I used to think I was smart. But recent weeks have been filled with epiphanies completely new to me that likely everyone else simply calls “obvious stuff we’ve always known”.
I thought I understood why someone would have a so-called midlife crisis. (Although “crisis” is not the word I would really use.) As we realize death is rushing at us like the ground after we jump from an airplane, we think, fuck. I’d better live this life while I can. I’m reading this book that quotes Marcel Proust’s response to a question about what people would do if the world were about to end. He says that:
“Life would suddenly seem wonderful… just think of how many projects, travels, love affairs, studies, it — our life — hides from us, made invisible by our laziness which, certain of a future, delays them incessantly… We shouldn’t have needed the cataclysm to love life today. It would have been enough to think that we are humans, and that death may come this evening.”
I read that and think, yes! That’s exactly what I’ve been trying to say. Every moment has a backdrop of impending death. Live life now, is the whisper I always hear. Because you won’t have the chance forever.
Only now (I did say this was about an epiphany, and the whole death thing is clearly not the thing that’s new to me as it’s practically all I ever write about), I realize that sometimes a midlife crisis is something else. Realizing you can get better at things.
I know. I told you it’s possible I’m not that smart.
In some ways, my life has been a series of black and white. Either I was good at something or I wasn’t. So I either did that thing or I didn’t. It didn’t cross my mind that if I wasn’t good at something, I could keep at it and get better. If I couldn’t do it, I just couldn’t do it. That just wasn’t the thing I had talent for, so onward to something else.
As a kid, I was always good in school. Sure, I didn’t know everything. I had to learn things. But learning came easy. It was something I could do. Athletics, not so much. My stepdad said I wasn’t athletically inclined and I took my lack of abilities to mean they didn’t exist, and no amount of practice would make me better at them. It’s not that I didn’t want to try things that were hard. I just didn’t know that trying would do any good.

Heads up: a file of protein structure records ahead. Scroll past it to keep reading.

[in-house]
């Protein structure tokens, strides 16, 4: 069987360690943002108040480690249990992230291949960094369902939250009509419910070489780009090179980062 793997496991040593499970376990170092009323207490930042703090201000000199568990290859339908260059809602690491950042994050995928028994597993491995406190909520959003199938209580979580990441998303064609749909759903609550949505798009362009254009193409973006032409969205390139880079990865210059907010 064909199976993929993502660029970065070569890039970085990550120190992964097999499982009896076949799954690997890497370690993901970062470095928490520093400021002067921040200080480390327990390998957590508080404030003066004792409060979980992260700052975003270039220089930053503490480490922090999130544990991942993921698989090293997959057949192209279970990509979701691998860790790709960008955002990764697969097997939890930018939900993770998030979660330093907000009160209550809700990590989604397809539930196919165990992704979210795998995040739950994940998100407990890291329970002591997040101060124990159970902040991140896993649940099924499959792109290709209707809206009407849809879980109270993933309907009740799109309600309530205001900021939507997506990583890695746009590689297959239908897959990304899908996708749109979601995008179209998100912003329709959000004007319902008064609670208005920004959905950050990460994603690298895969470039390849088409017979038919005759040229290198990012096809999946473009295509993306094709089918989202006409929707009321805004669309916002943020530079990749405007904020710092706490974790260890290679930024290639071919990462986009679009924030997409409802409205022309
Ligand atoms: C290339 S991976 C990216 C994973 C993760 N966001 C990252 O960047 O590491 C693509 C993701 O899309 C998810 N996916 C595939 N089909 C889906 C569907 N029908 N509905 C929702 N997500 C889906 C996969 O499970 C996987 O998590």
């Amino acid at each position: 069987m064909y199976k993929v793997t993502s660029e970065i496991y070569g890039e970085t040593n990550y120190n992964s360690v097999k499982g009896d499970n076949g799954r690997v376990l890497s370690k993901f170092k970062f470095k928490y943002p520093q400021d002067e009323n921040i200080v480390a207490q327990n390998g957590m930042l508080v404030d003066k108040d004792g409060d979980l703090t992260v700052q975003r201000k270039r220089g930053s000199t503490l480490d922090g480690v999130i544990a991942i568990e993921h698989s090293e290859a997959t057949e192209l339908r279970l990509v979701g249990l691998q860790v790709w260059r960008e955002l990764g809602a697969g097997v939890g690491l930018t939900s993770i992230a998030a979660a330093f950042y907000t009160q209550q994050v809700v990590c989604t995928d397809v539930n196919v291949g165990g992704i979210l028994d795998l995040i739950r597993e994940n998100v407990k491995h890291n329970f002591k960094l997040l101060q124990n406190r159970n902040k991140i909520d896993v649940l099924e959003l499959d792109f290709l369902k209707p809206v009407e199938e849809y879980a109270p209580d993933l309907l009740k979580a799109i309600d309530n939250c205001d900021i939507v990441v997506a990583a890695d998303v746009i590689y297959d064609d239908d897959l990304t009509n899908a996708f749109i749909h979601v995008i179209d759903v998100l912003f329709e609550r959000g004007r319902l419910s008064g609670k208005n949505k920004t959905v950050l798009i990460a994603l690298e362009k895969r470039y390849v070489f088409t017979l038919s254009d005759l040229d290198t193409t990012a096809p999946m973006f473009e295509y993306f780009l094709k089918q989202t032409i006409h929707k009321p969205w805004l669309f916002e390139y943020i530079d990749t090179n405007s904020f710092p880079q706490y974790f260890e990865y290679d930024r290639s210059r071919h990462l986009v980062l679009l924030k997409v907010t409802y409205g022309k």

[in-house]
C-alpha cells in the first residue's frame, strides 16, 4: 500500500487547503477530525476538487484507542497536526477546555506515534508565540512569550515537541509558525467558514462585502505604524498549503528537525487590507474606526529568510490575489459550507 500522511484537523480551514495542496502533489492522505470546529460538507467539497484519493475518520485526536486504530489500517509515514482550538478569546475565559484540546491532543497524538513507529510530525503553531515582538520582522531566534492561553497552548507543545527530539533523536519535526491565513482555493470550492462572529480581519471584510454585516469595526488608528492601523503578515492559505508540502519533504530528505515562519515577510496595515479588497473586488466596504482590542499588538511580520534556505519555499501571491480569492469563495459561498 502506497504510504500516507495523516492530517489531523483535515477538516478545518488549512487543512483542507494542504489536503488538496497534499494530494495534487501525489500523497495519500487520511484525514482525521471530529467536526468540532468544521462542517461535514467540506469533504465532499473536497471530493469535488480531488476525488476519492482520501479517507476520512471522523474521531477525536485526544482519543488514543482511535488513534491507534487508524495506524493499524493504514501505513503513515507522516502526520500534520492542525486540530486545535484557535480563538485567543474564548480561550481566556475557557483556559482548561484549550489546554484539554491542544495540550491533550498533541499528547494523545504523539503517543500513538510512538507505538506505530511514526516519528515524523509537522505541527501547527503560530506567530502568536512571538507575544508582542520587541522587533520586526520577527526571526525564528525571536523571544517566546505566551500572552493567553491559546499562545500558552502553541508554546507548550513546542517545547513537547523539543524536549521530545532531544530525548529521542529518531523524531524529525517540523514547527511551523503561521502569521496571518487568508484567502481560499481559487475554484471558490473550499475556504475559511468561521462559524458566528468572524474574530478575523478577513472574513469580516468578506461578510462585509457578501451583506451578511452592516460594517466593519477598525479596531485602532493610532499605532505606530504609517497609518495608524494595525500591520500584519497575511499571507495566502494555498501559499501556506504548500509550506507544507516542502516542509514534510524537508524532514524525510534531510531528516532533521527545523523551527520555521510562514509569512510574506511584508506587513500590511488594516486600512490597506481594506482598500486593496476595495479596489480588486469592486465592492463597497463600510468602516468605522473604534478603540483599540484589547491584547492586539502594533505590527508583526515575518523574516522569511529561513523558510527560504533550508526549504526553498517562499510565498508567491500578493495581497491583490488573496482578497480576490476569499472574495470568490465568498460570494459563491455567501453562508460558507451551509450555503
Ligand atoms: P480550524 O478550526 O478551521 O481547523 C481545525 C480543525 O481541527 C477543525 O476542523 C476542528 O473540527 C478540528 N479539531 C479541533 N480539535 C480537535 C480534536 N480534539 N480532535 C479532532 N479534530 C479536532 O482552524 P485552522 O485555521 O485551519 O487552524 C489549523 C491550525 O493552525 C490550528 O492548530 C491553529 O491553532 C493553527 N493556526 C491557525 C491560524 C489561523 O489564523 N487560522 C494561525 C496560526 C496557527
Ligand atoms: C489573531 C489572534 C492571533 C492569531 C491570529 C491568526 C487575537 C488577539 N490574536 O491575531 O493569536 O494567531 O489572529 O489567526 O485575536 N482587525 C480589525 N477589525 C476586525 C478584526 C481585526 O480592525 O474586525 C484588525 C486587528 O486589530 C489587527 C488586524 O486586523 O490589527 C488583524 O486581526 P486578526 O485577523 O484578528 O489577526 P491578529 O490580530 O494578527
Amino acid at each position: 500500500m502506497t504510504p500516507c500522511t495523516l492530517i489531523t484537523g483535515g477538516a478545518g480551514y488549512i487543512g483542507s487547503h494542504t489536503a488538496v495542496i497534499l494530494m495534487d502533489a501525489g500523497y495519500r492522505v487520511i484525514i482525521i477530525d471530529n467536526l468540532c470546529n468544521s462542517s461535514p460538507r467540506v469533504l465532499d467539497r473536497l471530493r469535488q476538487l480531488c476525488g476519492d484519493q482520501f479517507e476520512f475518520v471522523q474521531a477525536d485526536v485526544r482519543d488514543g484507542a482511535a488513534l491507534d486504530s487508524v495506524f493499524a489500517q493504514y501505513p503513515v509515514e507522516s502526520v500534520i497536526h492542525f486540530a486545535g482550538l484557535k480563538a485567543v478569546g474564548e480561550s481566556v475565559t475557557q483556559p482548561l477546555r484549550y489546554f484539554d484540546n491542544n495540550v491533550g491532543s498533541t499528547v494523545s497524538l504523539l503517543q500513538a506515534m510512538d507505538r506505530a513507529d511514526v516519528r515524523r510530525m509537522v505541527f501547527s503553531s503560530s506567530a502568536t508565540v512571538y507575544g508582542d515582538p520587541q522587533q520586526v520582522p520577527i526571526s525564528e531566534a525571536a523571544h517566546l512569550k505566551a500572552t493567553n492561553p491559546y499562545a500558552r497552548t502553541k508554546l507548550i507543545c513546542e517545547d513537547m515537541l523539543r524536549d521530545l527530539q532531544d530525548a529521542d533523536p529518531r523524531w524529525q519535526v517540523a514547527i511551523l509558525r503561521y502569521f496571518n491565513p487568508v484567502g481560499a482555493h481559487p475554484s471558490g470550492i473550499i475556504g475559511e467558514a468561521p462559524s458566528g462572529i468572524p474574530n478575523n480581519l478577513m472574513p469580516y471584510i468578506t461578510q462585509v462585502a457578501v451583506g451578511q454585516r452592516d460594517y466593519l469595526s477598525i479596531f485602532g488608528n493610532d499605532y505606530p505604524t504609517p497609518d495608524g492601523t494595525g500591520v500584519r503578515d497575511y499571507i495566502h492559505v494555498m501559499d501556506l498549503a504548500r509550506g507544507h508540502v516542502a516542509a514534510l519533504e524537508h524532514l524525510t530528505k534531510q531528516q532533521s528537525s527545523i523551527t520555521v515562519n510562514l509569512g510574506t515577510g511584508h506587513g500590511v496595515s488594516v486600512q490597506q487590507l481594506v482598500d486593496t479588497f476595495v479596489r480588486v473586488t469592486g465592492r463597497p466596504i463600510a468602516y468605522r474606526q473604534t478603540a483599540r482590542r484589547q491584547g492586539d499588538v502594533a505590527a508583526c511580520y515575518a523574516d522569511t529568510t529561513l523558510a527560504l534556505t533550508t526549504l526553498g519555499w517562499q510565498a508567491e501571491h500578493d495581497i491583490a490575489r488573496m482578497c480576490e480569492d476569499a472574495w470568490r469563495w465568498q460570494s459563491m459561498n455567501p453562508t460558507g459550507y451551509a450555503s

When I say I want to do everything that scares me, I think part of what I mean is that I want to try things I’m not good at. A few days ago, I tried indoor skydiving in a wind tunnel. We each got three tries. The first time was absolutely terrifying. I had no idea what I was doing and I was terrible at it. My first thought was that I was just bad at it and this just wasn’t something I could do. But I made myself try again. The second time was better. I knew more what to expect. I listened to the instructor and made adjustments. It was still scary, but I realized that how good you are at something the first time you try it isn’t as good as you can get at it. The third time, I jumped into the wind and the instructor took me to the top of the tunnel. Understand I was still terrible at it, but I did considerably better than the first time.
As hokey as it may sound, it may have been pole dancing that triggered this epiphany. At my first lesson, I couldn’t do any of the spins. At all. And I thought, well, I guess this just isn’t something my body can do. But the instructor said of course I couldn’t do it the first time. Really? Of course?
I kept on and now, while I’m still fairly terrible, I am able to do the things that seemed impossible in that first class. This idea of either being able to do something or not is just another way I’ve been trapping myself. Just because I can’t do something doesn’t mean I can’t do something. Try everything. Maybe I’ll be good at it and maybe I won’t. And maybe I’ll get better at it and maybe I’ll love it and maybe it’ll terrify me but why not at least try it? After all, we are humans, and death may come this evening. (Although I’m really hoping that it doesn’t.)